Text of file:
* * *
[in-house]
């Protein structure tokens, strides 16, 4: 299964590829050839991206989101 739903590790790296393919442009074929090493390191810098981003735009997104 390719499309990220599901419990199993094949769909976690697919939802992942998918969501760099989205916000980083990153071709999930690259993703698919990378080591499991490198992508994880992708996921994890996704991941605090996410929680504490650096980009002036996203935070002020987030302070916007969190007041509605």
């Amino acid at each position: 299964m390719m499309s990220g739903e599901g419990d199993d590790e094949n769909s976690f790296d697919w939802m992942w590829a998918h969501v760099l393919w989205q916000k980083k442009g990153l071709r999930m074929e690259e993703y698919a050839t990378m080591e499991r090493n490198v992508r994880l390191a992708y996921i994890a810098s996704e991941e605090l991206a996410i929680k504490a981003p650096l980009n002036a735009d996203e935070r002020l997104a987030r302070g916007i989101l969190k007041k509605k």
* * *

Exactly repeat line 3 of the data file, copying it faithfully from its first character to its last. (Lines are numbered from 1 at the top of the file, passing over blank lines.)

């Amino acid at each position: 299964m390719m499309s990220g739903e599901g419990d199993d590790e094949n769909s976690f790296d697919w939802m992942w590829a998918h969501v760099l393919w989205q916000k980083k442009g990153l071709r999930m074929e690259e993703y698919a050839t990378m080591e499991r090493n490198v992508r994880l390191a992708y996921i994890a810098s996704e991941e605090l991206a996410i929680k504490a981003p650096l980009n002036a735009d996203e935070r002020l997104a987030r302070g916007i989101l969190k007041k509605k």